Today, URL shorteners are everywhere. If you're like me, then at least once a day you post something to Facebook or Twitter with a shortened link included somewhere in the text so it's easier for people to read and follow along.
You probably already know that services like Bitly, TinyURL , WhentoLong , BlahURL , etc., all serve as url shorteners - but what exactly can these services do? Here's just a handful of pretty slick things you can do with your own custom URL shortener today using one of the many open source apache php applications currently available on the web.
Some of this information was difficult to find online (at least recent enough to still be relevant), so I've compiled some of the highlights here.
Wow, that's a lot to take in. There's a lot of information presented in this article about URL shorteners and what they can currently do. The first paragraph tells the reader that this is going to be a well-researched piece with lots of great information. It focuses on talking about how commonly used url shorteners are, however it quickly transitions into explaining why the author chose these services for their own personal use instead of other ones - also known as self promotion. This statement "What Can a URL Shortener Do?" brings up questions like "Why should I care?", "How could a url shortener benefit me?", or "What makes those services better than other ones?". These questions come up three times in the article, however they are never answered directly.
This first paragraph is written as one really long sentence, which only allows the reader to know what's happening without actually grabbing their attention. The author addresses social media services like Facebook and Twitter, but does not explain why these services are important or how using URL shorteners could affect or enhance them. This would be helpful information that should be included especially for people who may not already understand why url shorteners are useful tools for online communication channels like social networks.
The second paragraph talks about the author's personal use of different URL shortening services - again with no information on how these services could benefit others besides himself. It briefly touches on some reasons why someone else might want to use these services but does not explain what they are or why they would be helpful to others.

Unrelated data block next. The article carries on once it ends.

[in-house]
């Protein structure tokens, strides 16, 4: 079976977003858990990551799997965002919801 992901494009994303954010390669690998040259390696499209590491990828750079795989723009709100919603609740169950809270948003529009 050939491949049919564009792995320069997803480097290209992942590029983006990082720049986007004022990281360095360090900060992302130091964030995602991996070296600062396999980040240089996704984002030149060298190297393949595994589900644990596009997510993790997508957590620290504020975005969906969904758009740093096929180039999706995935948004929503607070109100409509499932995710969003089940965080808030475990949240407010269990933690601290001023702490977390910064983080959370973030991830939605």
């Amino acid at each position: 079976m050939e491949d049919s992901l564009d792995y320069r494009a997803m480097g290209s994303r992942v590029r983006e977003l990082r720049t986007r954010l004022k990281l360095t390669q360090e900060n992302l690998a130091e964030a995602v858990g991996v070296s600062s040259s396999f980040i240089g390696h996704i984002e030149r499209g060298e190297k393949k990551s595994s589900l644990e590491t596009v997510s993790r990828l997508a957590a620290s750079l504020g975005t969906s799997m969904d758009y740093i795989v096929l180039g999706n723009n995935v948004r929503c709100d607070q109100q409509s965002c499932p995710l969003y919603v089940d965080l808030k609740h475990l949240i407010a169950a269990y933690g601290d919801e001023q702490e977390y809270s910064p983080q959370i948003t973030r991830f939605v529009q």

The third paragraph is where the information starts to get really messy and convoluted. First it talks about how you can use url shorteners to track traffic on your websites, however it does not explain anything about this process besides that you need a certain type of server and system administration skills. The second half of this paragraph explains that with some URL shortenings services (like bitly) you can create custom URLs with keywords in them and redirect visitors from those specific urls to whatever page you'd like. This statement also fails to mention when people could use this service, so I'm still left wondering who exactly would want to do something like this, and when would be the best time to use it.
The fourth paragraph continues on about how you can create custom shortened urls with keywords in them, but does not explain why this would be helpful or when someone could benefit from something like this. Instead it talks about other services (the ones that are mentioned throughout the entire article) and how they do not let people create custom URLs. It briefly touches upon how you used to be able to do this before these services were created, but skims over all of the benefits of doing so. This paragraph also says things like "one of many", which is another form of self promotion by saying one thing is included among a list instead of saying *and* . It ends by talking about email marketing campaigns again without telling the reader what each service can do to help with this.
The fifth paragraph goes through another list of URL shortening services, however it fails at making any real conclusion about which one is better or even different from the others. The author fails to include which services have been around the longest and why that could be important to potential users - if they had been around longer they must have something going for them, right? It also says you get "more value" for your money when using some services over others - but does not explain what that means or how exactly you get more/less value.
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